Hezbollah Wants Everyone in Lebanon Govt, Insists on FPM

BEIRUT, Dec 13 (Reuters) – Lebanon’s Hezbollah said on Friday the next government must bring together all sides so that it can tackle the country’s worst economic crisis in decades, signalling no progress in talks on a new cabinet.

“How can a government of one colour tackle a crisis this dangerous?” Hezbollah leader Sayyed Hassan Nasrallah said in a televised speech. “The crisis requires that everyone stand together.”

The leader of the┬áIran-backed Shi’ite movement said Hezbollah insists on its ally the FPM – Lebanon’s largest Christian political bloc – taking part in the new cabinet.

He added that he hoped a new prime minister would be named on Monday, but said that even so, forming the government would not be easy.

Lebanon urgently needs a new administration to pull it out of a crisis that has shaken confidence in its banking system. Foreign donors will only give support after the country gets a cabinet that can enact reforms.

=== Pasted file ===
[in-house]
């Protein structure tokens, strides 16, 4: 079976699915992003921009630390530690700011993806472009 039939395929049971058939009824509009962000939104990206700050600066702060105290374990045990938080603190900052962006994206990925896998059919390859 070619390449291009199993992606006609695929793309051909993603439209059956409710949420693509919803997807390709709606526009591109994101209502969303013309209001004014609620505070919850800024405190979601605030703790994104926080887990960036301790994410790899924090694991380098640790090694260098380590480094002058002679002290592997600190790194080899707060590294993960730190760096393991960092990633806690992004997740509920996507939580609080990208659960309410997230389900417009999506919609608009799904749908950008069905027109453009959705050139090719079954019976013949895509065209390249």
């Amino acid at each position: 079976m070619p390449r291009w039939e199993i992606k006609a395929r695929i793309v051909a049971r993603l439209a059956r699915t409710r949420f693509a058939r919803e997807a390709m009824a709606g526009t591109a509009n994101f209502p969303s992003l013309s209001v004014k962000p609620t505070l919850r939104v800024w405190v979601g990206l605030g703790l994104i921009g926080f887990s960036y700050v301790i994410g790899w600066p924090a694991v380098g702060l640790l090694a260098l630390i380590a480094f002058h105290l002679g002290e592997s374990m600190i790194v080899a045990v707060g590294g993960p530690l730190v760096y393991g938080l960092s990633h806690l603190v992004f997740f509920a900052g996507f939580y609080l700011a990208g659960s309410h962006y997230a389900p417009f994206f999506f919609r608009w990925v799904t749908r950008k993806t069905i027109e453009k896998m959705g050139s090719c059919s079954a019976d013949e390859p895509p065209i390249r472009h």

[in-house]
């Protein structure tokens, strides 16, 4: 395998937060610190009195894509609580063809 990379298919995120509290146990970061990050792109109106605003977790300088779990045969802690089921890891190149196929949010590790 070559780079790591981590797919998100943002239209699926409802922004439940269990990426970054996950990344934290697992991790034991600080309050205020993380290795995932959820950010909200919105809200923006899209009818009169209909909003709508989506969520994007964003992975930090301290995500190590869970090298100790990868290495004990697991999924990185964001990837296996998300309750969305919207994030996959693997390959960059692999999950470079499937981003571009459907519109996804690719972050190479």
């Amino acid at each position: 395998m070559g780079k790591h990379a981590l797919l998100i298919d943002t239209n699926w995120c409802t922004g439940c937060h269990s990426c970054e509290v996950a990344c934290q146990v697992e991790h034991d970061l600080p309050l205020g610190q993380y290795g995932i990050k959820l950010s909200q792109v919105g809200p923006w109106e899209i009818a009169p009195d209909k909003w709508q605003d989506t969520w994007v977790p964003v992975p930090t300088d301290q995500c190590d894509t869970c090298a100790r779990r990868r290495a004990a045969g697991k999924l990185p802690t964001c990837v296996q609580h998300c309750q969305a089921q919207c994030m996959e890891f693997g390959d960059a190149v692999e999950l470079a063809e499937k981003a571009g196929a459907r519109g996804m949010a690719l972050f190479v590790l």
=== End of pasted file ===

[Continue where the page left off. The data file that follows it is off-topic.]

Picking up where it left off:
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Talks between Lebanon’s main parties have been deadlocked since Saad al-Hariri resigned as prime minister in late October amid huge protests against the ruling elite in the country, long riven by sectarian, political factions.

Hariri, a Western ally and the leading Sunni politician, has made his return conditional on heading a cabinet comprising only specialists.

This has been a stumbling block with Hezbollah and its allies, including President Michel Aoun, who have backed a mixed cabinet of technocrats and politicians.

Nasrallah said on Friday that Hariri had set conditions that were “not appropriate or right”. He said it was still on the table for Hariri to be prime minister if he loosens his terms or for somebody Hariri backs to head the cabinet.

FPM chief Gebran Bassil, Aoun’s son-in-law, said on Thursday his party would not join a government under Hariri’s terms but would not obstruct the formation of a new cabinet.

Aoun has postponed until Monday formal consultations with lawmakers to name the next prime minister, a post reserved for a Sunni in Lebanon’s sectarian power-sharing system.

Nasrallah said neither a government that only includes Hezbollah and its allies, nor one that only comprises its rivals, could pull the country from crisis.

(Reporting by Ellen Francis; editing by Philippa Fletcher)